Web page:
In my opinion, the best way to reduce bulk in the seams is to trim the stabilizer down by the size of the seam allowance. This means that you will only have fabric in your seams and this should reduce the bulk by a lot. This is not something that I personally do as my machine stitches through all layers pretty well most of the time. It is a useful idea, though, and if you experience broken needles and visible stitches in your seams, then you might want to try this idea.

Another thing I like to do is to sew my exterior seams twice before turning a bag. I think the reinforcement of two stitching lines on top of one another makes the bag sturdier during use.

Question #3:
I'd love to see suggestions for customizing the interior. I usually find that I love a bag exterior but the inside is lacking. How do I add pockets, or a divider, or maybe a zipper compartment, a place for my keys? Or can I transform this bag easily into a laptop bag? Or with a few changes can it become a diaper bag?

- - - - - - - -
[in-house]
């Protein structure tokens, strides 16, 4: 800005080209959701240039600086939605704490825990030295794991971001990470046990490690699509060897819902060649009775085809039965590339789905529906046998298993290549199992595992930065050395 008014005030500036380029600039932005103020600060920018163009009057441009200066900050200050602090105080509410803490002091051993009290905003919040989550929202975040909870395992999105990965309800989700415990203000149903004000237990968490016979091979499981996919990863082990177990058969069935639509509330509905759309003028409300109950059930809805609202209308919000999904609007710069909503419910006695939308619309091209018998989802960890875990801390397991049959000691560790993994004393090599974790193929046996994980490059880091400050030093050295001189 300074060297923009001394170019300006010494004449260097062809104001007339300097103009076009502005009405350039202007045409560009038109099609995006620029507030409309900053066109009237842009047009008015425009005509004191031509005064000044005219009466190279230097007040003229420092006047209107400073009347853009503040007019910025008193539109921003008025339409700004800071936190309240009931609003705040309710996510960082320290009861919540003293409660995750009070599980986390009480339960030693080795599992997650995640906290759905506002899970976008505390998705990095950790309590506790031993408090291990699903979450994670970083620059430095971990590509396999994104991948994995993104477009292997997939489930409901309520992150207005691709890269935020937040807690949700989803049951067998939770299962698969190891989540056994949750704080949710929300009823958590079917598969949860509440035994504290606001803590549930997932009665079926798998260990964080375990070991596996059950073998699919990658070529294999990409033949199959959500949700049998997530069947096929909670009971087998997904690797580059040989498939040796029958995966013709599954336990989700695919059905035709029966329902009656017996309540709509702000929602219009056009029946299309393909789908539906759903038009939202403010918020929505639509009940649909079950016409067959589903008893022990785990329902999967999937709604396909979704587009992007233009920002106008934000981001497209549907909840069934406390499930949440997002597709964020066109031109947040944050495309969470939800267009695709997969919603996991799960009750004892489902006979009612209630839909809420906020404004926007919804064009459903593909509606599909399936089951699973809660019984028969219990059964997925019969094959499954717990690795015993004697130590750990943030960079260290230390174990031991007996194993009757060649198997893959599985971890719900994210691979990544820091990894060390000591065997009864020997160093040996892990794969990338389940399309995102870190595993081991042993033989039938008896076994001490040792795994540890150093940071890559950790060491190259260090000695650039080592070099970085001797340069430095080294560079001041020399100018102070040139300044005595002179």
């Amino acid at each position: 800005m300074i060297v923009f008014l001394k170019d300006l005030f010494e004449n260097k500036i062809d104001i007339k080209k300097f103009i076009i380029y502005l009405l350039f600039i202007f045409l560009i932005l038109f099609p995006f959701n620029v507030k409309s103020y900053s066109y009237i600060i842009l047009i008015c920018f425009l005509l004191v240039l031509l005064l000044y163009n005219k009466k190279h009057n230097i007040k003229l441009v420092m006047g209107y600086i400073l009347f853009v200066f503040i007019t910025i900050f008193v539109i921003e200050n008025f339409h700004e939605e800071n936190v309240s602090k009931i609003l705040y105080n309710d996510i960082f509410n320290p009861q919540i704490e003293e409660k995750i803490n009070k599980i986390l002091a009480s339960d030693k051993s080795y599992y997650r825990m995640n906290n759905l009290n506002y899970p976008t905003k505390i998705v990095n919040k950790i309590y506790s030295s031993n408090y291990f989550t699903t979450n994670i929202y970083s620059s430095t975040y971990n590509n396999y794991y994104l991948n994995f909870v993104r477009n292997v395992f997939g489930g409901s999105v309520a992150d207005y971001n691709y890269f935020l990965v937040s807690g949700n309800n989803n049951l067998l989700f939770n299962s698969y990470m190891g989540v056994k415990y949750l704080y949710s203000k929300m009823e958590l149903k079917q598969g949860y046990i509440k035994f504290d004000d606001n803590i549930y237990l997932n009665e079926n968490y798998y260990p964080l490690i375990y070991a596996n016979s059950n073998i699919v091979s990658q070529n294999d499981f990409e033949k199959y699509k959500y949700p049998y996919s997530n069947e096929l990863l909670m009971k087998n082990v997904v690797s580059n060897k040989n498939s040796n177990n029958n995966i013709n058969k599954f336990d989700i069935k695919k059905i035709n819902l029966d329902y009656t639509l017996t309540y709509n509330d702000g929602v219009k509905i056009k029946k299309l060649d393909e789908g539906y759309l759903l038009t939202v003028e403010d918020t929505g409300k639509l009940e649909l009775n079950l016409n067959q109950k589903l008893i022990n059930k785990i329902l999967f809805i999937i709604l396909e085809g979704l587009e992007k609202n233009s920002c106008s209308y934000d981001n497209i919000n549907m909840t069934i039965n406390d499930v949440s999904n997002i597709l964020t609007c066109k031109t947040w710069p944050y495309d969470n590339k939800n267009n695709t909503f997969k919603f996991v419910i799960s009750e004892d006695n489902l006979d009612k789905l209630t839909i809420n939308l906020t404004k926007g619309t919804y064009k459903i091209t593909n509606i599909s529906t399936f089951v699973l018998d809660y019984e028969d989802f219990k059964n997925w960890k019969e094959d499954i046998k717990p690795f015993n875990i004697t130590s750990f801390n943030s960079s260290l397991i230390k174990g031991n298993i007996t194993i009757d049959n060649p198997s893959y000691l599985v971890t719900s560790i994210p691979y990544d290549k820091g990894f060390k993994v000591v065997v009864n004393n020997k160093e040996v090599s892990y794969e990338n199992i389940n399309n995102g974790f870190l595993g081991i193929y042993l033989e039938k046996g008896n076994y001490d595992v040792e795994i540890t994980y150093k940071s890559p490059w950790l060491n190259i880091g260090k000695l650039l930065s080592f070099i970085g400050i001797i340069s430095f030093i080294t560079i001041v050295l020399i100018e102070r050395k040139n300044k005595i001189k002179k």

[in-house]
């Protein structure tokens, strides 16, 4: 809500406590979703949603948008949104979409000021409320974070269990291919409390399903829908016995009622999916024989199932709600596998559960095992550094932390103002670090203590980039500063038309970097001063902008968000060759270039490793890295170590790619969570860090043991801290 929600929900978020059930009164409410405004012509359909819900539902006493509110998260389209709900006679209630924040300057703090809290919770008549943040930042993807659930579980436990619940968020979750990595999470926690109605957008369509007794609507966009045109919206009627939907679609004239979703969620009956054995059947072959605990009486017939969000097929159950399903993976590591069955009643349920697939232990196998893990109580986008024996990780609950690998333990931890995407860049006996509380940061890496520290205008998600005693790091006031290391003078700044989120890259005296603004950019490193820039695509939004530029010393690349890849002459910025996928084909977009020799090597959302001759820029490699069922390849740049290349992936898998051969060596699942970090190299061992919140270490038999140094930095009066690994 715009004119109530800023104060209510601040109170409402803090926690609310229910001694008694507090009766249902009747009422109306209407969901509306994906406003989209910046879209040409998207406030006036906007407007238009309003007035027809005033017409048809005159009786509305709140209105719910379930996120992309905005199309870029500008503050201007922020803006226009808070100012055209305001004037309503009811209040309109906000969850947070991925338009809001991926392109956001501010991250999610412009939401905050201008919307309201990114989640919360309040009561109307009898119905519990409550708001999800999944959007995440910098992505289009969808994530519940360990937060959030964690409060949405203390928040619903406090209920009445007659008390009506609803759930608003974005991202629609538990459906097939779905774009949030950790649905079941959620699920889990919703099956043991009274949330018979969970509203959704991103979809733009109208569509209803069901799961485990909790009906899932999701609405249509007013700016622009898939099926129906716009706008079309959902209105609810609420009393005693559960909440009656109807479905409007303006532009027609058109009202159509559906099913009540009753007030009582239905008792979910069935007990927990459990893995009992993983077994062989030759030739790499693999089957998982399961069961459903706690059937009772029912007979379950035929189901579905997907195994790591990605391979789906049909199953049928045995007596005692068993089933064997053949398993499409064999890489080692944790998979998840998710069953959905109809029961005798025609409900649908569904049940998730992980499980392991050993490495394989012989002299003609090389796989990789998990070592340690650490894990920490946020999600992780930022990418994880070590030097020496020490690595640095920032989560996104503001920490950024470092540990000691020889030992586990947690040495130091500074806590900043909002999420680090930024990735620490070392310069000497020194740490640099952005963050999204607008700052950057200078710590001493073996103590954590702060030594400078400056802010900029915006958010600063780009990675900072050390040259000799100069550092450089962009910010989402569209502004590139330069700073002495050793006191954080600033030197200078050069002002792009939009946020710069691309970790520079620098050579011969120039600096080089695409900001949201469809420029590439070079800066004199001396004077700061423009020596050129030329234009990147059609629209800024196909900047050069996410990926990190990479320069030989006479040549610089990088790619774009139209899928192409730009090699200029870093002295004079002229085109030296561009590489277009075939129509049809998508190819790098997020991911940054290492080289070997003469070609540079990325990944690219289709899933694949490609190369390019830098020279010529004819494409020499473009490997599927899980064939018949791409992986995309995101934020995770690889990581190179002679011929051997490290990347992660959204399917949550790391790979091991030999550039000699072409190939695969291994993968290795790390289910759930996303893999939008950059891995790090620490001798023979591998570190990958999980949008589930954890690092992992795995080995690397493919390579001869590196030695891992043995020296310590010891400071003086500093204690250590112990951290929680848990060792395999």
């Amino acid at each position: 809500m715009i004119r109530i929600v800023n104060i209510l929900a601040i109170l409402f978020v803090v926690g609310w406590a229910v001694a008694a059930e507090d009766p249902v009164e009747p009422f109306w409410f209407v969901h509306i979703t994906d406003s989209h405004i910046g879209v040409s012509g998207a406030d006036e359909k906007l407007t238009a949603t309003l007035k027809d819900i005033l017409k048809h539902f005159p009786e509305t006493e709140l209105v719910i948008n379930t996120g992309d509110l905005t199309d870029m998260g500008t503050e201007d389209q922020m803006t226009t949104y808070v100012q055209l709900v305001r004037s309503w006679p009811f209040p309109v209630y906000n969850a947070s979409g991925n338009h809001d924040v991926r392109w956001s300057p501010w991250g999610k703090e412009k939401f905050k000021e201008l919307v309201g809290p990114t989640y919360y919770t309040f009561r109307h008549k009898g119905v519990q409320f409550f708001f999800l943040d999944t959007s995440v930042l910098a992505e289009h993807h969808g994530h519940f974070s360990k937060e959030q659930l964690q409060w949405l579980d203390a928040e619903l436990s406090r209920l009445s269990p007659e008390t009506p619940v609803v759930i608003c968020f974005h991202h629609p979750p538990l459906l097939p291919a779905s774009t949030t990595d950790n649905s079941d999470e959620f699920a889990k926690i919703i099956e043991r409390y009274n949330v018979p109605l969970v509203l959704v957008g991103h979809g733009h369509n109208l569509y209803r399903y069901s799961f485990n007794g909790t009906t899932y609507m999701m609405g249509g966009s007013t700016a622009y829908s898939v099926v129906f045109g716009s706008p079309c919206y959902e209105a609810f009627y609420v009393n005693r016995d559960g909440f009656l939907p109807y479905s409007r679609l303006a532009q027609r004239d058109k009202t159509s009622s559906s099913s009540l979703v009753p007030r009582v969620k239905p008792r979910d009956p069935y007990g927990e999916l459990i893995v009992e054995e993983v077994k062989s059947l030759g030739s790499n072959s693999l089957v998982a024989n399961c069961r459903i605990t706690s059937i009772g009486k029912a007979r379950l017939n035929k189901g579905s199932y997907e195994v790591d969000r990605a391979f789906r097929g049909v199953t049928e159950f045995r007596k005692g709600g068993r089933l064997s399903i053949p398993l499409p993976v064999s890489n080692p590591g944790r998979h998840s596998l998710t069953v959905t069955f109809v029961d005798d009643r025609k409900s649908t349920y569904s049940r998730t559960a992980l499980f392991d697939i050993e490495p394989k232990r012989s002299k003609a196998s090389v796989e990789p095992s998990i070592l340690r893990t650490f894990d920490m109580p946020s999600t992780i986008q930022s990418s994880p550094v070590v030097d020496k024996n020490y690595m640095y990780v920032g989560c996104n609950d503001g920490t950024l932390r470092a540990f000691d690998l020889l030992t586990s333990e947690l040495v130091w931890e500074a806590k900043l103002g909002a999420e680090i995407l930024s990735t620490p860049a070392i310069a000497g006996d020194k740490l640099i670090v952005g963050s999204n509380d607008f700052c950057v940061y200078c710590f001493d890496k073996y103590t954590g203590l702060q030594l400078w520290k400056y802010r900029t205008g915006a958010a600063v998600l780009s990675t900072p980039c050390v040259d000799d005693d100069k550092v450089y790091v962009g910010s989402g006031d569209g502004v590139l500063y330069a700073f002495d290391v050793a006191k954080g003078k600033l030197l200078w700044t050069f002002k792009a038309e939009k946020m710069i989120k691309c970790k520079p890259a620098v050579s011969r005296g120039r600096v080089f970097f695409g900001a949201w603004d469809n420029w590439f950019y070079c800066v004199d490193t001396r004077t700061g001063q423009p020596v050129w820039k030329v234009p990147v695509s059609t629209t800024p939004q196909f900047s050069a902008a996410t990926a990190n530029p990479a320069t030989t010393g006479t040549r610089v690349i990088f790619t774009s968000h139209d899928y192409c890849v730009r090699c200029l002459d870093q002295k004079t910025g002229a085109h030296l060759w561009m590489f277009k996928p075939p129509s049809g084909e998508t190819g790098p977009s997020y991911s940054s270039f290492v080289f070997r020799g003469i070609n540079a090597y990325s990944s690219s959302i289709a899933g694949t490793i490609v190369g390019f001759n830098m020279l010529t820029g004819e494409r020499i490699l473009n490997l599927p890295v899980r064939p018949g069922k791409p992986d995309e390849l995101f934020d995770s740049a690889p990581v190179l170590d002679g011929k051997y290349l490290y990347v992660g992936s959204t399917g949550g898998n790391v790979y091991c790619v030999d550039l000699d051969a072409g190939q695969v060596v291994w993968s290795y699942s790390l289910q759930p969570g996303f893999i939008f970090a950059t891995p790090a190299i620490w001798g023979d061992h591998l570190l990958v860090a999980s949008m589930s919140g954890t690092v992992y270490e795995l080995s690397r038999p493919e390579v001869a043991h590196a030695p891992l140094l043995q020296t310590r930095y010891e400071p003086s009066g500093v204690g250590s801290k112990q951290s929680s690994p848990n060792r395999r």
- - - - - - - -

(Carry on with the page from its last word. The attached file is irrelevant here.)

This is a question that is asked often. Many of us lead busy lives and have lots of things to carry with us. I like for the interior of my bag to be organized. Nothing is worse for me than endlessly digging to try and find something! 99% of my bag patterns include instructions for adding interior pockets, and many have exterior pockets as well. The best thing to do if you want to customize an interior for your personal needs is to look at what you would a like a pocket for. Something like a cell phone, keys, or sunglasses usually only needs a simple patch-type pocket that can be added to one side of the lining before its side seams are sewn and added to the main bag unit.

You can measure your items and determine the best pocket size from there. I like to have my pockets sturdy for what I add to them, so I make mine twice as tall as they need to be and add fusible interfacing to the wrong side of the fabric. Then I fold the pocket in half height-wise right sides together and sew it, leaving myself an opening for turning. The double fabric and interfacing makes the pocket able to hold your stuff and withstand repeated use.